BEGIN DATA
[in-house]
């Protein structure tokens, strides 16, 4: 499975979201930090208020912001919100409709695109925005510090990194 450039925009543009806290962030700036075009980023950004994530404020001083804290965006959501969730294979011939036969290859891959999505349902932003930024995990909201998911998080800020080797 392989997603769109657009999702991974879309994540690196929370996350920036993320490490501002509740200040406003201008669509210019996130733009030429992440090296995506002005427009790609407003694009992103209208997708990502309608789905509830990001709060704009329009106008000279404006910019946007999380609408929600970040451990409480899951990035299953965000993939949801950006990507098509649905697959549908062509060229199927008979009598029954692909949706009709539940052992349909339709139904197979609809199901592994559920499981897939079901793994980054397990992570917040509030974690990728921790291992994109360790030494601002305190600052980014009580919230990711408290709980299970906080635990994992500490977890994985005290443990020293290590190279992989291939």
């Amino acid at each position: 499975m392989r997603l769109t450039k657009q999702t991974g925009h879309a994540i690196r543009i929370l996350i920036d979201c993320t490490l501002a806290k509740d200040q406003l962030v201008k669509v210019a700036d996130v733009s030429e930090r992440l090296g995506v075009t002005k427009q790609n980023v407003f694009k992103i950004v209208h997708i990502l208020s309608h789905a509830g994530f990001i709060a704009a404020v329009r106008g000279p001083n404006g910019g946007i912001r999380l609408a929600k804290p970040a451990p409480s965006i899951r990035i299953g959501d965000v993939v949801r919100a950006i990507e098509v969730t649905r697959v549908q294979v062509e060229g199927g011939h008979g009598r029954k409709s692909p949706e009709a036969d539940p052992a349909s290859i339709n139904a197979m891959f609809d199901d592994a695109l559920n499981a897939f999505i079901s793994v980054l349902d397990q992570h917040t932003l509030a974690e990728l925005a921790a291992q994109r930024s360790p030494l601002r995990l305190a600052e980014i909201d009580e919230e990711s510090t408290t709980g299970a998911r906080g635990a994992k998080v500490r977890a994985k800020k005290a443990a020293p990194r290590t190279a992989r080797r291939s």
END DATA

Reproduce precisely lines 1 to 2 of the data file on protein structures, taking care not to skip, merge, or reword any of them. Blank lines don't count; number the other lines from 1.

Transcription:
[in-house]
């Protein structure tokens, strides 16, 4: 499975979201930090208020912001919100409709695109925005510090990194 450039925009543009806290962030700036075009980023950004994530404020001083804290965006959501969730294979011939036969290859891959999505349902932003930024995990909201998911998080800020080797 392989997603769109657009999702991974879309994540690196929370996350920036993320490490501002509740200040406003201008669509210019996130733009030429992440090296995506002005427009790609407003694009992103209208997708990502309608789905509830990001709060704009329009106008000279404006910019946007999380609408929600970040451990409480899951990035299953965000993939949801950006990507098509649905697959549908062509060229199927008979009598029954692909949706009709539940052992349909339709139904197979609809199901592994559920499981897939079901793994980054397990992570917040509030974690990728921790291992994109360790030494601002305190600052980014009580919230990711408290709980299970906080635990994992500490977890994985005290443990020293290590190279992989291939």